Montchai Pinitjitsamut, lecturer of economics at Kasetsart University, has proposed establishing a bailout fund, envisaging that rubber growers contribute to a pool of funds when prices are high and receive financial support from it when prices fall. The safety mechanism was proposed to the government but no action has been taken.
The drop in prices comes off the back of increased competition with synthetic rubber amid falls in crude oil prices and the economic slowdown in China, a leading buyer. But many say Thai growers also have themselves to blame for their current plight.
The history of Thailand's natural rubber industry has seen one production hike after another in recent years.
The country overtook Malaysia and Indonesia in around 1990 to become the world's biggest producer and has kept boosting production for a quarter of a century. Rubber output in 2015 logged a 3-fold increase on 1990 to 447 million tons, according to the Thai Rubber Association.
Even as prices began to go south in 2011, Thai growers continued to increase production, completely throwing off the supply-demand balance.
In a bid to realign the balance, the government uses rubber it buys at inflated prices for infrastructure projects, for example extending the durability of road surfaces. Rubber can be also used to produce artificial turf for sports facilities.
But as the government has capped its purchase at 100,000 tons, the bailout program is expected to last until June at the latest.
Experts point out that the Thai rubber industry is in a weak position because nearly 90% of its output is exported after very little processing. The country has few end users that produce value-added rubber products like Malaysia's Top Glove, the world's largest manufacturer of natural rubber gloves.
Belatedly, the government has sought to address the problem.
Prime Minister Prayuth Chan-ocha and Deputy Prime Minister Somkid Jatusripitak, who heads up the country's economic affairs, made an inspection tour of an industrial park near Hat Yai late last year, where they were greeted by a large new signboard reading "Rubber City."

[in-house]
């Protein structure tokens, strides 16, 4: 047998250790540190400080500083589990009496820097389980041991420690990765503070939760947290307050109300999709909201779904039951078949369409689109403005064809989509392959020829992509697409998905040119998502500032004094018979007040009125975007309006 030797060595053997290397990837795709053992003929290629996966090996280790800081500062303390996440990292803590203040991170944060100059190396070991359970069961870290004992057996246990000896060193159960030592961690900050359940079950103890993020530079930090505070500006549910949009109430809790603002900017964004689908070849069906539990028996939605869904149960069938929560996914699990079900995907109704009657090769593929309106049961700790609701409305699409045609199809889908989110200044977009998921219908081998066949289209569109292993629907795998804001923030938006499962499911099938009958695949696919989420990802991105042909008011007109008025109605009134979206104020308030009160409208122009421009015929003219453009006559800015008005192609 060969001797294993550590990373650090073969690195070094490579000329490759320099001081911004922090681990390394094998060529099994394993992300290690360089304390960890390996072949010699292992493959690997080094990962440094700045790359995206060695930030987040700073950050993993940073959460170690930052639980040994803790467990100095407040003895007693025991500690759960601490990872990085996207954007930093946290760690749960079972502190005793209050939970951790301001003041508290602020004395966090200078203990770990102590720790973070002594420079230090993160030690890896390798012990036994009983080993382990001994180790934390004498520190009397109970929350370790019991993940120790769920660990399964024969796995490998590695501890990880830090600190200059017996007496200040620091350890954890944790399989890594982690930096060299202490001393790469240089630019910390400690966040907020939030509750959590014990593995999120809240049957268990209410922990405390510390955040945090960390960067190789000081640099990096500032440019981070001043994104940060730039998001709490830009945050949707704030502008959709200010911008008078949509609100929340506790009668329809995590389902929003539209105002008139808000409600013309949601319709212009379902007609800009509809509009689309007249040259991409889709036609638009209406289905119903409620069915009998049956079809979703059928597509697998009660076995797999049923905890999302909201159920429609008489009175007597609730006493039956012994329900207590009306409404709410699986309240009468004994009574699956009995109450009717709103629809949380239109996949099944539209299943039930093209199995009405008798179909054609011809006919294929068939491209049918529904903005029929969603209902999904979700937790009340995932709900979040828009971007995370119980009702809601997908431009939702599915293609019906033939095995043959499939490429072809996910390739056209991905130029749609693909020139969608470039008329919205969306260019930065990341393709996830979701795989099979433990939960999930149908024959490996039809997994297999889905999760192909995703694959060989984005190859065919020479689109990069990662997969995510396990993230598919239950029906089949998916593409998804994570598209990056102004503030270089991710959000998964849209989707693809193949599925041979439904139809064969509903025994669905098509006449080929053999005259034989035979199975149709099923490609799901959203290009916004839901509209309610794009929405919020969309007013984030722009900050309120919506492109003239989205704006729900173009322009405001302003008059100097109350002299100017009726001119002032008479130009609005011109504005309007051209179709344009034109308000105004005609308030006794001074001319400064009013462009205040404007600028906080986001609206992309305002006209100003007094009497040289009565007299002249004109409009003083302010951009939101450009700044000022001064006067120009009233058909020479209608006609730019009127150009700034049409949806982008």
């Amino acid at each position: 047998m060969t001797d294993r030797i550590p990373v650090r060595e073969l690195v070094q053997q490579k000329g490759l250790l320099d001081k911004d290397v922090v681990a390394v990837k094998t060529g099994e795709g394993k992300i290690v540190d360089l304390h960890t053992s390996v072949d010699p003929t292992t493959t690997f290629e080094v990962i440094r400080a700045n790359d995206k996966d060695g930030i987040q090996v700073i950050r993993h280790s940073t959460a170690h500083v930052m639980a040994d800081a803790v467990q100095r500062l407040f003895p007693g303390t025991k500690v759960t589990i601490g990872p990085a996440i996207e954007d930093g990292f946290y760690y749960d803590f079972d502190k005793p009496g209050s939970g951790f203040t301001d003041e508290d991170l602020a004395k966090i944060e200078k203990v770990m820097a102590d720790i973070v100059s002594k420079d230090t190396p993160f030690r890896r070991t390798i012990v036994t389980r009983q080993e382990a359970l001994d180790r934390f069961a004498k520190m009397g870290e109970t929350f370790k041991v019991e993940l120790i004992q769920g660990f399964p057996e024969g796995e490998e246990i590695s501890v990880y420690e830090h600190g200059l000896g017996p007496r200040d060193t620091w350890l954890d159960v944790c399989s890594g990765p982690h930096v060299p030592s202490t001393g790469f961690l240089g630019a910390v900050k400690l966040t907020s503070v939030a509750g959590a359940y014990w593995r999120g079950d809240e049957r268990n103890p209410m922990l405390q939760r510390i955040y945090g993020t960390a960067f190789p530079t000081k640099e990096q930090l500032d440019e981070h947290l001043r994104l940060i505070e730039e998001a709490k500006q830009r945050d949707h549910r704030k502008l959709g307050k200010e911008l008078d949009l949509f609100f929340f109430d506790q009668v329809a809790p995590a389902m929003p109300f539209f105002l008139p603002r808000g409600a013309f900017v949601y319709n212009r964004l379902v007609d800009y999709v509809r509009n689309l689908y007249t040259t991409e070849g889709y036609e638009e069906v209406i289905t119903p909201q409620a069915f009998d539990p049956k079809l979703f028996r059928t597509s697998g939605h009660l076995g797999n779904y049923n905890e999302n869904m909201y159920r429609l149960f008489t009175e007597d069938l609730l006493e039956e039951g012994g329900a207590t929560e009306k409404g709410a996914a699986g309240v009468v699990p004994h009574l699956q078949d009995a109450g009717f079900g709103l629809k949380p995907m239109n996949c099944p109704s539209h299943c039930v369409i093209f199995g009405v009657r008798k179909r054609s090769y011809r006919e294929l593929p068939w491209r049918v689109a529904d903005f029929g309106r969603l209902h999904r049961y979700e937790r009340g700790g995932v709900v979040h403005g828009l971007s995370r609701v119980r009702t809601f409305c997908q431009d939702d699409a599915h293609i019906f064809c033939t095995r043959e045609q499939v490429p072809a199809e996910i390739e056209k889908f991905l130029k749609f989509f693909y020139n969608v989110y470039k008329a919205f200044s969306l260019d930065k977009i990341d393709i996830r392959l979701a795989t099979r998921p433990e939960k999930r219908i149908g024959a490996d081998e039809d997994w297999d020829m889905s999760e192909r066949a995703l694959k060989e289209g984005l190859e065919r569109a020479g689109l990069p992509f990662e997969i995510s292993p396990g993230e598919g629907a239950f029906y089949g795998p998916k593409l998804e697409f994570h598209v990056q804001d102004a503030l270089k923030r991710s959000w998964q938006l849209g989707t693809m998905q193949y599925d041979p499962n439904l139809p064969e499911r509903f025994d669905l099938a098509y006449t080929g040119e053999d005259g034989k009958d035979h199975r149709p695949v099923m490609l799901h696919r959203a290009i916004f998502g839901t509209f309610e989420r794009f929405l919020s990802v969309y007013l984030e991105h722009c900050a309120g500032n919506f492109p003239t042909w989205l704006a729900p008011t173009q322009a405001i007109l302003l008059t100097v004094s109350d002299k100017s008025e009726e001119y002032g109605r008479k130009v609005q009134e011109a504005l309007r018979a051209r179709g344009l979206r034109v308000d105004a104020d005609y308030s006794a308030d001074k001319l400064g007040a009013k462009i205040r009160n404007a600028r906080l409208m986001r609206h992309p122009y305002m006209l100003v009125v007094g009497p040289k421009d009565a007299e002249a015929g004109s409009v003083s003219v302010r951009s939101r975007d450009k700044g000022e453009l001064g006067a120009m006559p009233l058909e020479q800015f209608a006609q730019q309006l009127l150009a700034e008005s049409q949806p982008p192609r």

The project is aimed at luring rubber-product manufacturers to the center of the rubber producing region in order to raise demand in Thailand. The government will create the park on 750 rai or, 1.2 sq. kilometers, of land and offer tax breaks as well as other incentives to attract businesses.
Foreign companies, including some from China, have already shown interest, said Kangsadarn Pongsawat, director of Southern Region Industrial Estate.
Whether or not Rubber City becomes commercially viable remains to be seen, but it is unrealistic to think the project can single-handedly turn the Thai natural rubber industry around.
The basic problem is that there are simply too many rubber trees in Thailand, and the excess needs to be replaced with other crops from which farmers can earn a sustainable living.
Global markets now wait anxiously to see whether the world's largest natural rubber producer can carry out badly needed structural reforms and put the industry back on its feet.